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Expert warns of mass medicine shortages if COVID-19 continues to ravage China​

"We should never have been in this situation."
Credit: Book cover photo

CHARLOTTE, N.C. — Time is running out. Imagine Birth Control Pills, HIV, Alzheimer's Disease, Bipolar Disorder, High Blood Pressure, Colon Cancer, Chemotherapy, Anti-Depressants, Epilepsy, and 90% of antibiotics gone from pharmacies across the Carolinas, and the U.S.

"We should never have been in this situation."

Rosemary Gibson wrote the book on the subject, titled: China Rx: Exposing the Risks of America’s Dependence on China for Medicine. She predicts that the United States will see shortages of medicines by mid-March if conditions in China do not vastly improve.

"Beginning in March, if the Corona Virus continues to outbreak in China and workers are not going to work and transportation routes are still closed, shortages of vital medicines in the United States are likely to happen."

Gibson said China is already taking action to protect their own people first. 

"We are already seeing that China is stopping companies that make masks, protective gear for Doctors, nurses, patients, the public, China is preventing companies from exporting them to other countries like the United States. They are basically nationalizing them. So if they are doing that for masks? Would it be surprising if they're nationalizing generic drugs used to treat patients with Coronavirus who are hospitalized to help them recover?"

Gibson said it was global trade, and less-expensive costs that have put patients at risk of shortages do to this epidemic. Gibson writes in her book the last penicillin plant in the United States closed in 2004.

"We're dependent on China for thousands of medicines because they make the core ingredients in those thousands of medicines, so that's number 1, and for the medicines that are used to treat people in the hospital-- China makes about 90% of the production for the medicines for people who might end of in the hospital for Coronavirus."

"Let's pray we don't have an outbreak in the United States."

We asked Gibson if the United States has the capacity to quickly produce all of the medicines a Hospital would need in the event of a severe outbreak of COVID-19 in a major U.S. city:

"No. All roads lead to China in the core ingredients, the chemicals, the molecules-- the real starting material to make our medicines. China's dominance is global. The Europeans are in the same situation, the Australians, Canadians, again I'm speaking mostly generic medicines which are 90% of the medicines we take."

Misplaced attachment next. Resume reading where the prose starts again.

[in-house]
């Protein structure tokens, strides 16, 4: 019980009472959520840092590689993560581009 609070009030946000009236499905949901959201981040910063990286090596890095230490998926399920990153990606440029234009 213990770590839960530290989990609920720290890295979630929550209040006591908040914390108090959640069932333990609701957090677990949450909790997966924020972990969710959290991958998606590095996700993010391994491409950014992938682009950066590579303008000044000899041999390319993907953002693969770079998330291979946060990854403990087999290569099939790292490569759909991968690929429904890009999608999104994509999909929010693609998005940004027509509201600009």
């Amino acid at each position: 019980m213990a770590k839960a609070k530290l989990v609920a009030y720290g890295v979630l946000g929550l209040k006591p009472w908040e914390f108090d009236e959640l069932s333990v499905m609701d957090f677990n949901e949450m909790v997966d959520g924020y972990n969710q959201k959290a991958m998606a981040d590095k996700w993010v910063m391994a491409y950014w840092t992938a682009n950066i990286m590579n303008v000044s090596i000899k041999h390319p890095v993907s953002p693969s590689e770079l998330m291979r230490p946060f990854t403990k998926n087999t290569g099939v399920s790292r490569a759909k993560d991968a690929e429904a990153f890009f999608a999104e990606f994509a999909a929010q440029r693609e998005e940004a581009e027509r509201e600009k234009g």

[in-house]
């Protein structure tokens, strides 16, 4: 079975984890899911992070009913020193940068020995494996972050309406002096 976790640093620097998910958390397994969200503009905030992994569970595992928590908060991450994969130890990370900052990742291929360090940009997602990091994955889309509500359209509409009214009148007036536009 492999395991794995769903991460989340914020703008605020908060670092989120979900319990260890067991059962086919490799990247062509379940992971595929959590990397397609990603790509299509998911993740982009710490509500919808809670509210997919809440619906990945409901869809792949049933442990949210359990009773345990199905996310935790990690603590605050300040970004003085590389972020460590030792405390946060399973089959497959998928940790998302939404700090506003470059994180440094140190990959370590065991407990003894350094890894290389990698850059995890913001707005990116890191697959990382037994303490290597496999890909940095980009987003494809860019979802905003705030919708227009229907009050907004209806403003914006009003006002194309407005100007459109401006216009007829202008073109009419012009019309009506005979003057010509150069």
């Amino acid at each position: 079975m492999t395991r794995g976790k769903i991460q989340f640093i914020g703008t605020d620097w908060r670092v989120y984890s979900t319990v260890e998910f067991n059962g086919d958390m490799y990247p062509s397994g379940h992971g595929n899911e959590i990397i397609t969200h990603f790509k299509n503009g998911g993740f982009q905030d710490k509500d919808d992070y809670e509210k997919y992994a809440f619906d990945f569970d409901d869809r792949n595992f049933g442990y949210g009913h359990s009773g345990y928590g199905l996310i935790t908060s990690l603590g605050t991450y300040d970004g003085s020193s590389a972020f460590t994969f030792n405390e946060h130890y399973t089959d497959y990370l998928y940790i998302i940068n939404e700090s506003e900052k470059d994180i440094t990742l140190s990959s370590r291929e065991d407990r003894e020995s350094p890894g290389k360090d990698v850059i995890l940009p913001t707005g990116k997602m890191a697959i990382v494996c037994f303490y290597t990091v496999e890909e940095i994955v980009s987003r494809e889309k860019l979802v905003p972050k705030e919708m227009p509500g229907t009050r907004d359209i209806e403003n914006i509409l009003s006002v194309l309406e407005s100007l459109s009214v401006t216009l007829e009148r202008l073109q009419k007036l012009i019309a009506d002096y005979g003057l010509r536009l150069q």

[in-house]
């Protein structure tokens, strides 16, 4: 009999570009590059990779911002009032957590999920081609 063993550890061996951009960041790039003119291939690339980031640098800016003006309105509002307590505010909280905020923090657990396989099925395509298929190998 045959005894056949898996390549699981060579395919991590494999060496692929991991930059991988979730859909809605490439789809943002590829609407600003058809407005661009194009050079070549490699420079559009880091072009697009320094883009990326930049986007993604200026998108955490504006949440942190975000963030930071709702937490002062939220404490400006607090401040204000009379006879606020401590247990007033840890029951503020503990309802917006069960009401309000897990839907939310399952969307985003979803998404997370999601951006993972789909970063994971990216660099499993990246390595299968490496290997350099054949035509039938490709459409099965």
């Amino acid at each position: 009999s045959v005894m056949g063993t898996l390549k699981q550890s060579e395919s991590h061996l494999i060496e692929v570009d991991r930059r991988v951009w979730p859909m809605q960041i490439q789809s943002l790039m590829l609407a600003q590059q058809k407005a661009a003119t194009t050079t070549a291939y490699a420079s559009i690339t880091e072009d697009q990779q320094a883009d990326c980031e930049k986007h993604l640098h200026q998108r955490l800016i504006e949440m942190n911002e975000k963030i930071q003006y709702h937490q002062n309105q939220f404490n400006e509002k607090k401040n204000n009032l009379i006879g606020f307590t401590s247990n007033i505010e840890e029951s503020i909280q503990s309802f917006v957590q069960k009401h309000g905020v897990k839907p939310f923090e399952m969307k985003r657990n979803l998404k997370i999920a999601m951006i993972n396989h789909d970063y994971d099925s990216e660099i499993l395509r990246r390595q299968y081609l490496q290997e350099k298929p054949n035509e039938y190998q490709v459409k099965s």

According to the CDC and NBC News, the death toll has surpassed 2,000 people-- including the Wuhan hospital director. Chinese authorities stated that there are over 74,000 cases in mainland China. The novel coronavirus has been detected in 25 other countries including the U.S. 

The World Health Organization has said that new data suggests COVID-19 is not as deadly as other coronaviruses and that more than 80 percent of victims develop only mild cases of the disease.

The official, Dr. Tedros Adhanom Ghebreyesus, told NBC News and other reporters in Geneva on Monday that China published a paper with detailed data on more than 44,000 confirmed cases of COVID-19, the disease caused by the novel coronavirus, that gives doctors and researchers a better understanding of the age range of people affected, the severity of the disease and the mortality rate.

The virus causes severe disease, including pneumonia and shortness of breath, in about 14 percent of cases, he added. About 5 percent of patients have critical diseases including respiratory failure, septic shock, and multiple-organ failure.

And the virus is fatal in 2 percent of reported cases, while the risk of death increases the older a patient is.

Rosemary Gibson is Senior Advisor at the Hastings Center and Perspectives Editor at JAMA Internal Medicine. She is the author of China Rx: Exposing the Risks of America’s Dependence on China for Medicine. It explores the dramatic shift in where the core ingredients and chemicals that go into medicines are made and the implications for U.S. hospitals and national security.  

Ms. Gibson is the recipient of the highest honor from the American Medical Writers Association for her numerous contributions to the public’s interest in reporting on critical health care issues. China Rx was selected by the National Press Club for its 2018 book fair.  

She serves as board chair of the Altarum Institute, a non-profit health systems research group in Ann Arbor. She is a member of the MedStar Institute for Quality and Patient Safety Advisory Board and the board of the Accreditation Council for Graduate Medical Education. She served on the ACGME CLER Evaluation Committee to improve patient safety and quality in teaching hospitals and other clinical environments. Ms. Gibson is faculty for the Academy for Emerging Leaders in Patient Safety which conducts summer immersion programs in patient safety for medical students, nursing students, and residents.  

At the Robert Wood Johnson Foundation, Ms. Gibson built its decade-long national strategy to integrate palliative care into U.S.  hospitals. The number of palliative care programs in acute care facilities increased from a handful in 1999 to 1,950 in 2018. She is the recipient of the Lifetime Achievement Award from the American Academy of Hospice and Palliative Medicine.  

She has also written several other works covering different aspects of health care. 

The CDC and NBC News contributed to this report. 

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